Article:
Friday being the 100th anniversary of the Triangle Shirtwaist Factory fire that killed 146 workers — mostly women, mostly immigrants — I am thinking about worker’s rights and worker’s power. It’s been hard not to think about this since Wisconsin public workers from all corners joined together in a noble fight against legislative bullying (and lying). Like all workers, library workers owe much to the U.S. labor movement, as well as those movements of excluded workers currently struggling for rights and recognition.
Teens make up one important class of those workers. In my day-to-day work I interact with dozens, sometimes hundreds, of young people. The more active among them — youth advisors and volunteers — are deeply concerned about reductions in library funding and the ways libraries can be undervalued by legislators, voters and school boards. Their concern extends to the library workers whom they have known since they were children attending storytimes, getting lost with a book in oversized beanbag chairs, and shaping their identities as great debaters, writers and community organizers — today’s library advocates and tomorrow’s library leaders.
We don’t talk much about labor history or working conditions. But we should. Some teens I work with are frustrated they can’t start earning needed income before age 16. This is a labor issue. It begs a history lesson. Some drop out of school to save up needed money to get their own place by the time foster care ends. Most will need to pay their own way through college. We talk about their options. We troubleshoot. No state i.d., constantly changing home addresses. But we should also talk about their rights, their responsibilities, and the responsibilities of their government and their employers. Some are locked out of work before they even get a chance to join the rank and file. Daily survival limits the time we have for deeper discussion.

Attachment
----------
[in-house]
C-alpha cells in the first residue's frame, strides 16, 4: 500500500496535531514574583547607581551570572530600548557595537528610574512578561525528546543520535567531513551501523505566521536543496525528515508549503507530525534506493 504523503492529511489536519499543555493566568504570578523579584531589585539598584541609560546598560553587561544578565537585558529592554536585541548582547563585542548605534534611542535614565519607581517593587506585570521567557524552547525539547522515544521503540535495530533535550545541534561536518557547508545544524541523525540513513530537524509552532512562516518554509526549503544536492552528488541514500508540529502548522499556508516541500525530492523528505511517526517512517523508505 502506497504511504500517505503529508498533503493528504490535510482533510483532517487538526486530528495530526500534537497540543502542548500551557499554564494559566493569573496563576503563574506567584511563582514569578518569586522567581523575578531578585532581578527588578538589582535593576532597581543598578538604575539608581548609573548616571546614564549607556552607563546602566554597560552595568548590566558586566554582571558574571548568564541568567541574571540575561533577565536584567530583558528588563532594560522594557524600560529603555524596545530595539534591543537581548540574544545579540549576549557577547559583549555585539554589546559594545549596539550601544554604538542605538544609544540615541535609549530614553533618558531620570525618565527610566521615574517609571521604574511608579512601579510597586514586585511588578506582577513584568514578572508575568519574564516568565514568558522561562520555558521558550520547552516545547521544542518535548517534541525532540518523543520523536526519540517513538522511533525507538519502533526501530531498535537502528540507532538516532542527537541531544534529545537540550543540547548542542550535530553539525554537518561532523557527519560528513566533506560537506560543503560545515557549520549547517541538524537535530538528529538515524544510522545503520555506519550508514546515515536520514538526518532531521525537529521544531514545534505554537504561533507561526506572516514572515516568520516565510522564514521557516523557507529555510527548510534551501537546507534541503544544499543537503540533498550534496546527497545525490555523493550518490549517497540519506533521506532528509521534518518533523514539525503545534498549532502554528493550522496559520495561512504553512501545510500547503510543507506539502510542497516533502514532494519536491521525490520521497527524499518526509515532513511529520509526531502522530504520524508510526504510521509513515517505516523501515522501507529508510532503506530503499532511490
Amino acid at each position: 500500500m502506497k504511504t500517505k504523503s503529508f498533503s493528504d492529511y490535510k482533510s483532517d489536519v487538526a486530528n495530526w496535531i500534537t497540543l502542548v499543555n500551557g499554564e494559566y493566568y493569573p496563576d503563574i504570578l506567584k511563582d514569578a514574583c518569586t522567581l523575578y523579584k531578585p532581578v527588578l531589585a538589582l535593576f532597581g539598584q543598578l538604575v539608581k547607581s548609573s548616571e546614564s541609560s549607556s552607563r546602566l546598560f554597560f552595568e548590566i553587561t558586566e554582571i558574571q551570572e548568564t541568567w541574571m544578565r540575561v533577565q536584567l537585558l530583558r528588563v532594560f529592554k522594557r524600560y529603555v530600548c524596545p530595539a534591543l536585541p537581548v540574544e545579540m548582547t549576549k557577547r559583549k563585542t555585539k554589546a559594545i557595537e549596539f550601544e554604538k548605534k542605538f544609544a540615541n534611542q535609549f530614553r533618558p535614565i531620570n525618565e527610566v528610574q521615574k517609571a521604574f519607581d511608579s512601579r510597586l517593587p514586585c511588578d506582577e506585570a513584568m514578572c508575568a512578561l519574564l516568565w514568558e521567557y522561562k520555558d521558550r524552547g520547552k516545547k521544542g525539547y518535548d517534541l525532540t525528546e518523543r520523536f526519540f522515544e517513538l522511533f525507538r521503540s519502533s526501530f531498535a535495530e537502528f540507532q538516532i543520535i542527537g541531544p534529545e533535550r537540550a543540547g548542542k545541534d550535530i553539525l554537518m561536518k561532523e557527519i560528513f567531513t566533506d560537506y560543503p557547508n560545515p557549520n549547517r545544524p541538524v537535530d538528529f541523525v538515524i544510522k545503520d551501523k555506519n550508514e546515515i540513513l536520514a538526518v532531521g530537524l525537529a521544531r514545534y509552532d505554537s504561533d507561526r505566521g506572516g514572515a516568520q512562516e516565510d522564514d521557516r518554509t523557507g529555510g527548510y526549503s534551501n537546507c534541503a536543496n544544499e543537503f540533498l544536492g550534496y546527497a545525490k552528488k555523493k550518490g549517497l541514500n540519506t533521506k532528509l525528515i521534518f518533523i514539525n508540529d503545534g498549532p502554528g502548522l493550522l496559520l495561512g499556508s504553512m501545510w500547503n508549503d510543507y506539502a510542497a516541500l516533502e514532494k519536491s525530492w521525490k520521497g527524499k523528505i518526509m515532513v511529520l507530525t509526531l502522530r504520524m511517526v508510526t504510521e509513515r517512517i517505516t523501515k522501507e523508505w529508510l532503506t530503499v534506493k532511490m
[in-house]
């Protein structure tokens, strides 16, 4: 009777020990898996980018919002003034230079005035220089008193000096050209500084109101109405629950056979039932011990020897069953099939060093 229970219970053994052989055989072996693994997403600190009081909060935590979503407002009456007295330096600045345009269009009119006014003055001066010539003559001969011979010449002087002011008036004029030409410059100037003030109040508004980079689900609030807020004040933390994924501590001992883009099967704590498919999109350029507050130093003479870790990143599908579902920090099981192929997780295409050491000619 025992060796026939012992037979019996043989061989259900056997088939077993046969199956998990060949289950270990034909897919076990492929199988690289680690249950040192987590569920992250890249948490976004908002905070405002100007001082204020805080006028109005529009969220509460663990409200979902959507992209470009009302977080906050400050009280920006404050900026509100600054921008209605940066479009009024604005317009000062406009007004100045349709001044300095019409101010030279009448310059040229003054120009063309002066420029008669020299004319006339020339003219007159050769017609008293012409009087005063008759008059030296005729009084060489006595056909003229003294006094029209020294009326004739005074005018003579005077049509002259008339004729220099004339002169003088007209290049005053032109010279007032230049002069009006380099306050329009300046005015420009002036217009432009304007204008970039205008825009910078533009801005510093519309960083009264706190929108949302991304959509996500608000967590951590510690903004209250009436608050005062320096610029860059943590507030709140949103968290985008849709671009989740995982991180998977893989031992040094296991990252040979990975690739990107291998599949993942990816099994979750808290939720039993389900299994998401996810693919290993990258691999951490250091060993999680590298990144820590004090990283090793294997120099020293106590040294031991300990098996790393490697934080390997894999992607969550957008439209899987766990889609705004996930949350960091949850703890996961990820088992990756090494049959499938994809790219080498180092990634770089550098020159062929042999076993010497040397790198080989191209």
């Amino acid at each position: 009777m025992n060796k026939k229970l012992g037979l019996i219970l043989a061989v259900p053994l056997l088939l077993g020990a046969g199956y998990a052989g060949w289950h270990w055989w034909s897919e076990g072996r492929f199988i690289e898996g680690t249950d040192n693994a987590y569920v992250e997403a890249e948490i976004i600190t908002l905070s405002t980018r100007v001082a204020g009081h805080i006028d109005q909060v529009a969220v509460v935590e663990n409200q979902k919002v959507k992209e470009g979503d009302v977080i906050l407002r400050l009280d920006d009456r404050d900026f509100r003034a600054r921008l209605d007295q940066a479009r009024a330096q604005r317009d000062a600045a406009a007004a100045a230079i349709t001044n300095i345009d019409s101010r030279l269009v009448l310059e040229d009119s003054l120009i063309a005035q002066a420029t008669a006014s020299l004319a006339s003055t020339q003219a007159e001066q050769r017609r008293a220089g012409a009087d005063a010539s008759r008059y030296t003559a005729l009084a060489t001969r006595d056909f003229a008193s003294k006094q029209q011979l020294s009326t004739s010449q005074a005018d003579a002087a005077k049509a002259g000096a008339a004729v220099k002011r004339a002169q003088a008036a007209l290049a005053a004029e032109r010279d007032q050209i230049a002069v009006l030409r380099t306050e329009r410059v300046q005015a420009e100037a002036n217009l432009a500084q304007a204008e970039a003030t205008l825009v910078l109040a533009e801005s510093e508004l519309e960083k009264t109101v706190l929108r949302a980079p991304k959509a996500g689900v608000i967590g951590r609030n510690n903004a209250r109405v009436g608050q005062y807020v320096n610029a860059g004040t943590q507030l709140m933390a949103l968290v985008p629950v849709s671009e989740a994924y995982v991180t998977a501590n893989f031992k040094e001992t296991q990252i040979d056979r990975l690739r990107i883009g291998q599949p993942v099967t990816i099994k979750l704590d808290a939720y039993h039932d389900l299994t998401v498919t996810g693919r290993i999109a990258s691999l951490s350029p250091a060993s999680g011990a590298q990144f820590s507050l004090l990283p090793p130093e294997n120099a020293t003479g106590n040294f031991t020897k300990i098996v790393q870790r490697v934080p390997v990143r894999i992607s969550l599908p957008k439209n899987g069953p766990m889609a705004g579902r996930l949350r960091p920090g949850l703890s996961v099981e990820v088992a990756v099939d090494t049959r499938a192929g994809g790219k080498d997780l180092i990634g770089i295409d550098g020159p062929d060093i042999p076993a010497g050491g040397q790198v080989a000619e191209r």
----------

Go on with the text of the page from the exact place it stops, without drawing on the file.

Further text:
Today I am thinking about worker protections, about my own workplaces, and how I can share this with young workers. Today I am grateful for the incredible history of the U.S. labor movement. I am hopeful that it can do better. I am committed to working on behalf of those workers still not fully represented or protected by U.S. labor. Those excluded workers are organized and they deserve our full support, as they always have.
Until all of us are included, none of us should settle.